ACK!!! I found myself lying on the floor, my hand across my forehead, moaning in despair. This was the effect of the fourth or fifth interruption in probably thirty minutes when I was trying to write. But then, while I was laying there on the floor, I started thinking, day dreaming, as writers are apt to do from time-to-time, and I started pondering over this common occurrence—me lying on the floor after someone, usually my spouse or young adult child—interrupts my train of thought. When they do that, something occurs in my body that feels like… pain.
Let me backup a little and explain how I feel about writing. I went to school to study to be a scientific illustrator, but a series of unexpected twists led me to rhetoric. Yes, I said “rrrrrhetorrrric”. You have to roll the r’s for the greatest impact. (It also makes you sound a little bit Scottish, so that’s pretty cool too.)
And seriously, it was not a waste of educational funding. I know, I know. I was uncertain at first too. (My parents were absolutely uncertain), but then I heard the definition of rhetoric:
the art of discovering the available means of persuasion with regard to any situation.
Let that rain over your body for a minute. “The art of discovering the available means of persuasion with regard to any situation.” I’ve put it in quotes, but I don’t’ recall who defined it in that particular form. Aristotle was the first to define it, but he used beautiful, grandiose Greek words.
I didn’t have to think about it long before I realized, hey. That’s a super power. If I could discover the means to persuade someone to my way of thinking, isn’t that the definition of superpower? Who needs mind control? What use do I have of super strength. My words could be my superpower, my available means of persuasion, my pen “…mightier than the sword.”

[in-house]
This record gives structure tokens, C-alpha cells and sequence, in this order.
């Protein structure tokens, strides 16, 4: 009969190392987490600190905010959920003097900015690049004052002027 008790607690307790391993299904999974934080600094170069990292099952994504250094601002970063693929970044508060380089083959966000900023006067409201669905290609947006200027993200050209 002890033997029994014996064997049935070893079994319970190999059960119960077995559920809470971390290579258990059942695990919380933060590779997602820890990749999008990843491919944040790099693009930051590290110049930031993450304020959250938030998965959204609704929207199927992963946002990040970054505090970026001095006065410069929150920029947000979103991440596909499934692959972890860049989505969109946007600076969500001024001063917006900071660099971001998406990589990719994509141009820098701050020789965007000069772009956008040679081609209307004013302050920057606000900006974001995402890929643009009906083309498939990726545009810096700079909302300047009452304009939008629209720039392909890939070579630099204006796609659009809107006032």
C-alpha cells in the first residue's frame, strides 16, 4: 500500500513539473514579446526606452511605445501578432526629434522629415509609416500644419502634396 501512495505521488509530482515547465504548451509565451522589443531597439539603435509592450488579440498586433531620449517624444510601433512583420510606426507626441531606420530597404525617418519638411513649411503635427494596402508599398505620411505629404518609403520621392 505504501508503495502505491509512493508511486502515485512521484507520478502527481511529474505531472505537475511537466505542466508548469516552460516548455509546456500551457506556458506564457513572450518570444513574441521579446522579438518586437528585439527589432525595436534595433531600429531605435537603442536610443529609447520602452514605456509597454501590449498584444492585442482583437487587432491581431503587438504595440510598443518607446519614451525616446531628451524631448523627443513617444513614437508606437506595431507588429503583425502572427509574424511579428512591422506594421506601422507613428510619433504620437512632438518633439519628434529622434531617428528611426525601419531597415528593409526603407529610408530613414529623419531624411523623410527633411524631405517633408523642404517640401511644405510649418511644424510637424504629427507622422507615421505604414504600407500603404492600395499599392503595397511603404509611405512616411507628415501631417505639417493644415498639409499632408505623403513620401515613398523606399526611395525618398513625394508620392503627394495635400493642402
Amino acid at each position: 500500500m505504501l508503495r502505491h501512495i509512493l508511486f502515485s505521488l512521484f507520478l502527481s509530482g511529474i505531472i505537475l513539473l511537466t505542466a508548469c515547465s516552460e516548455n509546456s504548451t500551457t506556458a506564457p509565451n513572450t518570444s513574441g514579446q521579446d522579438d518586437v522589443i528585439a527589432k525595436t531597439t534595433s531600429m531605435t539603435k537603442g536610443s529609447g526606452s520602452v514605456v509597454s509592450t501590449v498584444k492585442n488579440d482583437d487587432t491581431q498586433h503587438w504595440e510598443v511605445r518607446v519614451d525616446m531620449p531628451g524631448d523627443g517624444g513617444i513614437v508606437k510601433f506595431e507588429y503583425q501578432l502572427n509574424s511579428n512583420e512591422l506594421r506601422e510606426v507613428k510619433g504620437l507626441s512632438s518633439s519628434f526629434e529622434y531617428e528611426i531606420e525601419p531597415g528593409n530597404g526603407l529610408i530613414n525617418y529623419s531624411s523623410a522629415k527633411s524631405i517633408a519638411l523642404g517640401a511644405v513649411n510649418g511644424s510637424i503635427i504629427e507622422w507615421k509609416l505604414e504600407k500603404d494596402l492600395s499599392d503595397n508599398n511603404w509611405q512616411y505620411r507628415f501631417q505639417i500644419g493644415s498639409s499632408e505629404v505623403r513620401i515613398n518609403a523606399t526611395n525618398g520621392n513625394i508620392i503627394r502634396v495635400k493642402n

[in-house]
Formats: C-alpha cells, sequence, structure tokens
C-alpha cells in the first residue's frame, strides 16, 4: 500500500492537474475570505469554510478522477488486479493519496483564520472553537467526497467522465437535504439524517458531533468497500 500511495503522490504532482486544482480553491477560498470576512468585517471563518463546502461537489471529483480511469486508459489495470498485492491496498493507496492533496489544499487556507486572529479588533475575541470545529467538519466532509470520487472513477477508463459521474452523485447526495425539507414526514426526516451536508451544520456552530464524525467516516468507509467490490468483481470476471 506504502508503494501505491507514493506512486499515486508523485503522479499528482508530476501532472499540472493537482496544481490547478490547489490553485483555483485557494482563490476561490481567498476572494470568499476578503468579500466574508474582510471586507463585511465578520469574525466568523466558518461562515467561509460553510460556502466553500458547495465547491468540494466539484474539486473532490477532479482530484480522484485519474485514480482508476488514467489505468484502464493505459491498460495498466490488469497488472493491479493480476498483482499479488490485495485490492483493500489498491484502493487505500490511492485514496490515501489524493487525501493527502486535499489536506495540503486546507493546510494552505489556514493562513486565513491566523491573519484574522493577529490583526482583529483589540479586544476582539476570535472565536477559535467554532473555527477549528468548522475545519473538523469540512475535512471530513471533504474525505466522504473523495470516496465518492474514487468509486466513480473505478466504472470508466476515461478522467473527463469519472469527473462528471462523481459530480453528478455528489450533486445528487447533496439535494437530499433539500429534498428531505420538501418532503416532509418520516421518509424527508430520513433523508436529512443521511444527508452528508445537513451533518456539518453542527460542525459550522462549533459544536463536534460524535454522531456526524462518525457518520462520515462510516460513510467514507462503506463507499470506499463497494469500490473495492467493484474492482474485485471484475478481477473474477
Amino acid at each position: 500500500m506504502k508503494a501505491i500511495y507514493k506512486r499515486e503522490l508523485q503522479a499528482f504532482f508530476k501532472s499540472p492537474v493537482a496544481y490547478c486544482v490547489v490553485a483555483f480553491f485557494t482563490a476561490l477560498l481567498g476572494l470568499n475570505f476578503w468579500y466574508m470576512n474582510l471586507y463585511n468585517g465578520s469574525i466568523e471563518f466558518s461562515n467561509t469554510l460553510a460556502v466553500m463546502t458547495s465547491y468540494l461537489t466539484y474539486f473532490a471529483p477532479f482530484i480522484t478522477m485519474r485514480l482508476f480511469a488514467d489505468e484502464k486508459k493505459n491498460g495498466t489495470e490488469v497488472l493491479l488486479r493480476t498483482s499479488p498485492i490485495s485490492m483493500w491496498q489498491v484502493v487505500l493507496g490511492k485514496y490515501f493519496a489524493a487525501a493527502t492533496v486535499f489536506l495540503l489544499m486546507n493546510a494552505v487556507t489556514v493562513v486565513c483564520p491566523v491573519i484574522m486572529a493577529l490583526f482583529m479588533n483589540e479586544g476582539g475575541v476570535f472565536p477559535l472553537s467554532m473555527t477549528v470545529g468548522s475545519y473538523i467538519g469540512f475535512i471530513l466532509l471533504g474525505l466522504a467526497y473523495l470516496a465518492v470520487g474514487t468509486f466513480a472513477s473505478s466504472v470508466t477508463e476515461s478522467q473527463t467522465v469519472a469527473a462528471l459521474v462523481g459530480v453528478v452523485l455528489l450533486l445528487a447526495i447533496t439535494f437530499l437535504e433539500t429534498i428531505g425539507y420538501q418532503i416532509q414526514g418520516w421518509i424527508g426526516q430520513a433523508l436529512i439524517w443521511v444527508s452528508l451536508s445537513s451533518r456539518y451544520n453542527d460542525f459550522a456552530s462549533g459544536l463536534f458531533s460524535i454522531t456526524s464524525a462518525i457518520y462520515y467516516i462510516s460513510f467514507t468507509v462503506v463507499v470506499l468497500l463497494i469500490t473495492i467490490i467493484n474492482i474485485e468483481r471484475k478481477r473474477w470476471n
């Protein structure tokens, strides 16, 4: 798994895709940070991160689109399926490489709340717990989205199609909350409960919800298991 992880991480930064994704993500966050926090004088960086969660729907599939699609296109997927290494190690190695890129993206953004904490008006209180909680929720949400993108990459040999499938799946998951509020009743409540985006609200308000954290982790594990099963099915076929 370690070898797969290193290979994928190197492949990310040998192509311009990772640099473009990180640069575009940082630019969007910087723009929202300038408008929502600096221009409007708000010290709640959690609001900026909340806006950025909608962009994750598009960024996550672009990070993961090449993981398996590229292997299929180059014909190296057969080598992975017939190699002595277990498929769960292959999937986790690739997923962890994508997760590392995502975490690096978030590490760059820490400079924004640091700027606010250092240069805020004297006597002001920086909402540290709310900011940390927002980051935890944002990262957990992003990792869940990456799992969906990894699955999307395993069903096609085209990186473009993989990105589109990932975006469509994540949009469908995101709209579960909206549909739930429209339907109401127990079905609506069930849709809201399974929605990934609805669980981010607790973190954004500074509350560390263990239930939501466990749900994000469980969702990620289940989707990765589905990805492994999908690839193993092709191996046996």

So that’s what I did. I went to college to develop my superpower.
Most of us already know about the power of words to inflict pain and emotional scars. But if I were to focus on that aspect of words, that would make me a super villain, so I chose to focus on the positive, transformative power of words. (Plus, we see enough evil villainy every time we turn on the television. It’s important to understand how the villains operate to alter perceptions, but I don’t have to be a part of that, thank you very much.)
Here are just a few examples of the power of words:
The strength of vocabulary to advance our understanding of the world. Have you heard the RadioLab talk about the color blue? We look up in the sky and we say, yep. That’s blue. But that was not always the case. People used to look up at the sky and say, “hmm. Looking awfully white today,” Or “that ocean there is pretty wine red today.” Don’t believe me? You can check out a fun discussion about the history of color, our perceptions of color, and how those things become a commonality in language to coincide with our understanding of colors. https://www.wnycstudios.org/story/211213-sky-isnt-blue In a nutshell, we don’t recognize a thing like color until we have a mental coat-hook on which to hang it.
Words have the power to change our hearts. Sharing and building a common vocabulary becomes a means to explore (and build acceptance for) taboo topics. It turns out, when we expand our vocabulary, sharing new words to explain and describe topics that were once considered to be forbidden or at least very frowned upon, we develop our understanding of that thing. We are able to say to one another, “that thing X makes me uncomfortable,” to which another person can reply, “I’m sorry that X makes you uncomfortable. Here’s why it’s absolutely normal in my world…”.The first person doesn’t have to agree right away, but they’ve been informed, using the common vocabulary and those words create hooks toward understanding.
Immortality. (Kind of). In the world of writers, words have the power to extend our history, extend our thoughts beyond our physical lives, and the power to speak to another person’s soul. You may have seen that scene play out whereby people in love, separated by distance, vow to look up at the moon and know that their soulmate is also looking up at the same moon and in that way, they are connected by distance. That’s the written word. You might say, it is a tool toward immortality, so long as the words live. It’s our recording of our thoughts for future generations, but also, it’s a means of sharing history, cultural consistencies at a single point in time… to be shared with future generations.
So there I was, lying on the floor… in pain… When I’m writing, you could say, I’m using my superpower. And when you disrupt my writing, well, that’s my kryptonite. I still love my interrupters, but they do have the power to send me writhing to the floor in pain… because every superhero has her kryptonite.